Notes to Self :: Sindarin Dec 24, 2013 12:42:41 GMT
Post by Emiphin on Dec 24, 2013 12:42:41 GMT
Sindarin relies a lot on context to discern a sentence's meaning. It seems like in Sindarin, most filler words of English don't exist. Words like "the, a, an, who, which, that, where, is, are, of, being" are often implied either by no word or just "i". Here's a few to take note of
- "i" can either mean "the", "that/which/who", or "where". Naturally if "i" is followed by a noun, then it means "the (noun)" but if its followed by a verb or something else, then it is "that/which/who (verb)". If there's a verb before it and then a noun after it, then it means "(verb) where the (noun)".
- "adh" can either mean "and" or "with". If the word following "adh" is a noun, then it doesn't matter much whether it means "and" or "with". For example "I come to see Arwen and Aragon." The implication is that you mean to see them together: with one another. If the word following "adh" is a verb or some other phrase, then it only means "and", such as in "I fought the orcs and cut their heads". It would be erroneous to say "I fought the orcs with cut their heads".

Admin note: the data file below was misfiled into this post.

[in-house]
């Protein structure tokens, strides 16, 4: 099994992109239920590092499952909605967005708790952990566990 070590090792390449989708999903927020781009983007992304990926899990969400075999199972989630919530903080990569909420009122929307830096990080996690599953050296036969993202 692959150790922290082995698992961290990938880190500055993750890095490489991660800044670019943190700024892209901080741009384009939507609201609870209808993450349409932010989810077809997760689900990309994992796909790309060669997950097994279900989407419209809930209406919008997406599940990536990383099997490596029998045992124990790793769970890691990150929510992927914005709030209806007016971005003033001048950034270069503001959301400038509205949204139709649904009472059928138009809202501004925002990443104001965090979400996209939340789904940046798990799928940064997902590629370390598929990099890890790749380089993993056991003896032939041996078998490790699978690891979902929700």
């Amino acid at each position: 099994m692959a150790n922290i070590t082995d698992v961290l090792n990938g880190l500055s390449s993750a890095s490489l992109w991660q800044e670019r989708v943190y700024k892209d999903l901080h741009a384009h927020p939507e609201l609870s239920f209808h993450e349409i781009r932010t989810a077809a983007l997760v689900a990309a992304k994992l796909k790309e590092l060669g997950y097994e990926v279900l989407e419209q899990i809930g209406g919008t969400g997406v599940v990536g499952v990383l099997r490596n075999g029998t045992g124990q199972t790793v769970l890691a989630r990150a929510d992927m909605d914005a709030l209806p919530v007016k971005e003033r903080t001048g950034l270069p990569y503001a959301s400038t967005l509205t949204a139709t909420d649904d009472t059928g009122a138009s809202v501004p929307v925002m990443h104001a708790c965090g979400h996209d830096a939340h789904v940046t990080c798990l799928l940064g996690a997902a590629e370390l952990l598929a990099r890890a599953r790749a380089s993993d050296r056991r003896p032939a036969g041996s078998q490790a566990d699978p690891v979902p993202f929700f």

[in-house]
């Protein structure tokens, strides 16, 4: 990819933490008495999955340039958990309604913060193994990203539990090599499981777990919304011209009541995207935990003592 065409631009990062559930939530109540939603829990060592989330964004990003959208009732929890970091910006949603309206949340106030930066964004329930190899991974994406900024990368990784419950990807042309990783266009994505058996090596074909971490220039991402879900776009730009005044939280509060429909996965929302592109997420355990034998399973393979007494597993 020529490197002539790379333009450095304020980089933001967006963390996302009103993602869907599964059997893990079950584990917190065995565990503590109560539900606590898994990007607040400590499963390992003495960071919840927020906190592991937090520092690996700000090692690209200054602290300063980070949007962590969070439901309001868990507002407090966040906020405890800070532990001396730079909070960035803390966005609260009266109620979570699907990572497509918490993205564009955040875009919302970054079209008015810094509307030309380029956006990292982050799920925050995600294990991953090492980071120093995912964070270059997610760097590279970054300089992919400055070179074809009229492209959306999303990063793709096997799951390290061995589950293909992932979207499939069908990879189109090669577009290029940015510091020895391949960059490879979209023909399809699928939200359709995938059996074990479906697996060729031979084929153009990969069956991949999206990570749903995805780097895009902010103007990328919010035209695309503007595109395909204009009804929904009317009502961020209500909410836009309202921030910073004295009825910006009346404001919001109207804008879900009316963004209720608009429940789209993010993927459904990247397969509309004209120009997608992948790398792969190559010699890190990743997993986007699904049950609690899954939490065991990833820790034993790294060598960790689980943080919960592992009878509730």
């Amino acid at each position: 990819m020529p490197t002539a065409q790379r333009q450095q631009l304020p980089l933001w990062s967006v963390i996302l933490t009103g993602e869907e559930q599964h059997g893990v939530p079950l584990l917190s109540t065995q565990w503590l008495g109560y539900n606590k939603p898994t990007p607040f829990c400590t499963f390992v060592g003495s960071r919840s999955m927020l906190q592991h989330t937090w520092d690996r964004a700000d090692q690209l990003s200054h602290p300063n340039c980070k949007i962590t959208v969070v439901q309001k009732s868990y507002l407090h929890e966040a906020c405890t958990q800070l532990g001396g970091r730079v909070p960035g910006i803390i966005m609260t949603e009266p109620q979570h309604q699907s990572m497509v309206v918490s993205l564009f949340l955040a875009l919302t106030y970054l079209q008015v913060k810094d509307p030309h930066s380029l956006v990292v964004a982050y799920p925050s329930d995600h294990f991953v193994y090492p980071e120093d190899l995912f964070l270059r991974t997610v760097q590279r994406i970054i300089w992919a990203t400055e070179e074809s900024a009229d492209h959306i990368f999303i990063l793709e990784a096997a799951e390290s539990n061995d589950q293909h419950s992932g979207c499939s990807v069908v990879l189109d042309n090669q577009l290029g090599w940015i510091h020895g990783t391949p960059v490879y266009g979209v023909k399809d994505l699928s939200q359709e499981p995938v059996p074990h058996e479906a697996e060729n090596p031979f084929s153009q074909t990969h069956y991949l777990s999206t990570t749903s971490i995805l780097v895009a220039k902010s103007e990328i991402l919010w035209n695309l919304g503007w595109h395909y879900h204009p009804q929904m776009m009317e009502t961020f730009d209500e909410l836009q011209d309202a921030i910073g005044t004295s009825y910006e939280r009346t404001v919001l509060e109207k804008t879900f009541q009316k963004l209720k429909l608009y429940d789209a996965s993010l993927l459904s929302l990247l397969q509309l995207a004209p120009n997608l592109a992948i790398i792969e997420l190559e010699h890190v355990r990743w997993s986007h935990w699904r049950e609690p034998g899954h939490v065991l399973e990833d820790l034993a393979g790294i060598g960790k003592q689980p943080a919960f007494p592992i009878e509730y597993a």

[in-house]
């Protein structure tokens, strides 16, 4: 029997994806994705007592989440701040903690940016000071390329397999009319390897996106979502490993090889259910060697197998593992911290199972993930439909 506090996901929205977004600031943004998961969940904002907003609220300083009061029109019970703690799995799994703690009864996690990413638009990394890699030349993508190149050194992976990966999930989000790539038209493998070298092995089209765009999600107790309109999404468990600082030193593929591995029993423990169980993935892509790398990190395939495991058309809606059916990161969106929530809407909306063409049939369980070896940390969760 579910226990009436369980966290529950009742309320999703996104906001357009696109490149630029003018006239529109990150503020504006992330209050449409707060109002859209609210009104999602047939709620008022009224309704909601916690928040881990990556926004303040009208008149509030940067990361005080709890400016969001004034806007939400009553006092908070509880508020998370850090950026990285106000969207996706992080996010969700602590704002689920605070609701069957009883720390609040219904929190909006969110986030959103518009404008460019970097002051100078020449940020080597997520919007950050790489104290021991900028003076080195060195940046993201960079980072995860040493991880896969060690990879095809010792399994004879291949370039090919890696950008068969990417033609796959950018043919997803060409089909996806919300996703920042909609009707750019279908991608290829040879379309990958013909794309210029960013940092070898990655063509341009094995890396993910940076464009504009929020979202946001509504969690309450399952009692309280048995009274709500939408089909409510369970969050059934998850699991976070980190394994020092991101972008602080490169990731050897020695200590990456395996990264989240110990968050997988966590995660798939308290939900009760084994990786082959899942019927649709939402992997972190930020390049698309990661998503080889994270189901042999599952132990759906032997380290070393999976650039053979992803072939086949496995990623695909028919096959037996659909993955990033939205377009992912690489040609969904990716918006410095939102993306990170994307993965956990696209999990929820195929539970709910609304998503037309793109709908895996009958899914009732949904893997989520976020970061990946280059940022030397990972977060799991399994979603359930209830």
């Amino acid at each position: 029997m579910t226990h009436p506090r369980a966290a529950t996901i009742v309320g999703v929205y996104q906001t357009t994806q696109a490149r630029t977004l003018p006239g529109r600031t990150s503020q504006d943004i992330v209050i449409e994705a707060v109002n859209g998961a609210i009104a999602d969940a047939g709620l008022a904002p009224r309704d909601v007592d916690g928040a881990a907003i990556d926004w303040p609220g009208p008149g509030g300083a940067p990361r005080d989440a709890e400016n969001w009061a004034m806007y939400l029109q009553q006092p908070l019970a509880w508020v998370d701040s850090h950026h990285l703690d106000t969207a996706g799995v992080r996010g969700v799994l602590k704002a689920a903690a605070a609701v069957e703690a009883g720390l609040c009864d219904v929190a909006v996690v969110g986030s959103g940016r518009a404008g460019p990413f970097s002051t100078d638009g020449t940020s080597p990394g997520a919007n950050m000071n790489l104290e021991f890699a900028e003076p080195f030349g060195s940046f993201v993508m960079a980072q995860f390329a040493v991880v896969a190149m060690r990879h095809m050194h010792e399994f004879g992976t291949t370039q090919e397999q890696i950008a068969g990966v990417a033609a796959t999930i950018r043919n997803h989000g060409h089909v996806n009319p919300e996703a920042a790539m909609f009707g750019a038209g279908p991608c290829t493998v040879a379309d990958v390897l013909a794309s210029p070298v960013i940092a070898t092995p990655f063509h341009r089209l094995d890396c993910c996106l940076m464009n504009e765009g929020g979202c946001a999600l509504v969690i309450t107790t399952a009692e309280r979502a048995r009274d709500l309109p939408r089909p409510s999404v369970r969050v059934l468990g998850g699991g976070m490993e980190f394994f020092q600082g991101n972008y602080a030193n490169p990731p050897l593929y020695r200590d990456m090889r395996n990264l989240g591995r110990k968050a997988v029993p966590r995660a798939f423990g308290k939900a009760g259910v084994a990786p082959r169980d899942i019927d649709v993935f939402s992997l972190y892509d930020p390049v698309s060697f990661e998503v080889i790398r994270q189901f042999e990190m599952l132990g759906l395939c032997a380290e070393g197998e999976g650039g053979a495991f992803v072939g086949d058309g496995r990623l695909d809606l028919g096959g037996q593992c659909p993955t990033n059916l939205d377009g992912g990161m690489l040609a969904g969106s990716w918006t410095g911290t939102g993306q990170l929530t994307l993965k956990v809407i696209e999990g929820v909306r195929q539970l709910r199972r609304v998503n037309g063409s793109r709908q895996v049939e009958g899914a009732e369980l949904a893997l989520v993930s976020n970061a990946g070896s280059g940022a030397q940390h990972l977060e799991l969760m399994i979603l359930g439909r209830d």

A potentially ambugious phrase would be: "Find the man and the princess" if the two are not in the same place. In English this is ambiguous because its not clear if it means to find "the man and the princess" all as a single object, or if it means to find the man and find the princess, as two separate commands. The man and the princess could be in entirely different cities, so if the English speaker means the former and tries to translate that to Sindarin, you won't ever find "the man with a princess".
What the english speaker really means is "Find the man and (find) the princess". So then I think, we can avoid the ambiguity by translating it that way in Sindarin: "Find the man and find the princess".
- "That night, joy wasn't desired." in this sentence the word desired, according to Dreamingfifi is "anírannen". This means "I desired" but she suggests a new find makes it usable in this way as a descriptive word "desired". I've yet to conform this, as what seems to make more sense to me is to use the third person "it". For example: "That night, joy (it) wasn't desired." Because really, "wasn't desired" refers to "joy" as the subject. Any time the a word is gonna be used like "desired" outside of a pronoun, its referring to some sort of noun. So the subject is an "it"...no? More on this later, I guess.